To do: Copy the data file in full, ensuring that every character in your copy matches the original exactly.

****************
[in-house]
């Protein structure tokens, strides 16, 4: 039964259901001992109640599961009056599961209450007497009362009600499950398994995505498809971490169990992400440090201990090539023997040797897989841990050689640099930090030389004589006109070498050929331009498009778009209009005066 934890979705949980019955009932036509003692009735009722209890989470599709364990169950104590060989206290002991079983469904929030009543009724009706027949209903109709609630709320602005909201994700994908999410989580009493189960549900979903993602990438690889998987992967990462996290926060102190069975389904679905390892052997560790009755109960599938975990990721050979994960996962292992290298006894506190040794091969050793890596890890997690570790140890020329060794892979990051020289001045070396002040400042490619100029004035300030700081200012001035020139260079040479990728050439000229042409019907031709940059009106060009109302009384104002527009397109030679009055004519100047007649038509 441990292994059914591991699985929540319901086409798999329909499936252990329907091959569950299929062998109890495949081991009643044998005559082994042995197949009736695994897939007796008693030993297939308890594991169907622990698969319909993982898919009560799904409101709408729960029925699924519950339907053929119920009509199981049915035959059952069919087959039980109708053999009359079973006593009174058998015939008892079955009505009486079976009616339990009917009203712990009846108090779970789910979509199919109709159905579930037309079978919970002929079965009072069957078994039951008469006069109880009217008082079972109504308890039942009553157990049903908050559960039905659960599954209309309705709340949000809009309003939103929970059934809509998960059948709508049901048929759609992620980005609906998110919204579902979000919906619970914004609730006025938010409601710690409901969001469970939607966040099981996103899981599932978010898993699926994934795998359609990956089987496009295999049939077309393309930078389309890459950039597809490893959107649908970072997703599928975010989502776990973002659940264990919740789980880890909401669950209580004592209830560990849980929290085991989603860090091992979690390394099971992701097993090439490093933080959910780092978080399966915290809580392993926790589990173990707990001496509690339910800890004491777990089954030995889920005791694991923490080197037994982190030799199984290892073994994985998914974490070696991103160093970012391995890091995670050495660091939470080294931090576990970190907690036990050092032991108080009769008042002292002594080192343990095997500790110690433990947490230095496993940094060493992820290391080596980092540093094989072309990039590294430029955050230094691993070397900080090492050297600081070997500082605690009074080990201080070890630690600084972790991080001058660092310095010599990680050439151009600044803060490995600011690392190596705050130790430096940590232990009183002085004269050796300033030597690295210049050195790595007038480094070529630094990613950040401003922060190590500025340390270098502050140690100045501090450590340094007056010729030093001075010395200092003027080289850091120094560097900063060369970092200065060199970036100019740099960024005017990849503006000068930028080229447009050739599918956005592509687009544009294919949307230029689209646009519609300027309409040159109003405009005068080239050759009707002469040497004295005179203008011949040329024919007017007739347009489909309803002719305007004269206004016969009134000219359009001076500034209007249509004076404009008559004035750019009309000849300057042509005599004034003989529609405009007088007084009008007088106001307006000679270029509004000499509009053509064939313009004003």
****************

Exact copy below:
[in-house]
């Protein structure tokens, strides 16, 4: 039964259901001992109640599961009056599961209450007497009362009600499950398994995505498809971490169990992400440090201990090539023997040797897989841990050689640099930090030389004589006109070498050929331009498009778009209009005066 934890979705949980019955009932036509003692009735009722209890989470599709364990169950104590060989206290002991079983469904929030009543009724009706027949209903109709609630709320602005909201994700994908999410989580009493189960549900979903993602990438690889998987992967990462996290926060102190069975389904679905390892052997560790009755109960599938975990990721050979994960996962292992290298006894506190040794091969050793890596890890997690570790140890020329060794892979990051020289001045070396002040400042490619100029004035300030700081200012001035020139260079040479990728050439000229042409019907031709940059009106060009109302009384104002527009397109030679009055004519100047007649038509 441990292994059914591991699985929540319901086409798999329909499936252990329907091959569950299929062998109890495949081991009643044998005559082994042995197949009736695994897939007796008693030993297939308890594991169907622990698969319909993982898919009560799904409101709408729960029925699924519950339907053929119920009509199981049915035959059952069919087959039980109708053999009359079973006593009174058998015939008892079955009505009486079976009616339990009917009203712990009846108090779970789910979509199919109709159905579930037309079978919970002929079965009072069957078994039951008469006069109880009217008082079972109504308890039942009553157990049903908050559960039905659960599954209309309705709340949000809009309003939103929970059934809509998960059948709508049901048929759609992620980005609906998110919204579902979000919906619970914004609730006025938010409601710690409901969001469970939607966040099981996103899981599932978010898993699926994934795998359609990956089987496009295999049939077309393309930078389309890459950039597809490893959107649908970072997703599928975010989502776990973002659940264990919740789980880890909401669950209580004592209830560990849980929290085991989603860090091992979690390394099971992701097993090439490093933080959910780092978080399966915290809580392993926790589990173990707990001496509690339910800890004491777990089954030995889920005791694991923490080197037994982190030799199984290892073994994985998914974490070696991103160093970012391995890091995670050495660091939470080294931090576990970190907690036990050092032991108080009769008042002292002594080192343990095997500790110690433990947490230095496993940094060493992820290391080596980092540093094989072309990039590294430029955050230094691993070397900080090492050297600081070997500082605690009074080990201080070890630690600084972790991080001058660092310095010599990680050439151009600044803060490995600011690392190596705050130790430096940590232990009183002085004269050796300033030597690295210049050195790595007038480094070529630094990613950040401003922060190590500025340390270098502050140690100045501090450590340094007056010729030093001075010395200092003027080289850091120094560097900063060369970092200065060199970036100019740099960024005017990849503006000068930028080229447009050739599918956005592509687009544009294919949307230029689209646009519609300027309409040159109003405009005068080239050759009707002469040497004295005179203008011949040329024919007017007739347009489909309803002719305007004269206004016969009134000219359009001076500034209007249509004076404009008559004035750019009309000849300057042509005599004034003989529609405009007088007084009008007088106001307006000679270029509004000499509009053509064939313009004003």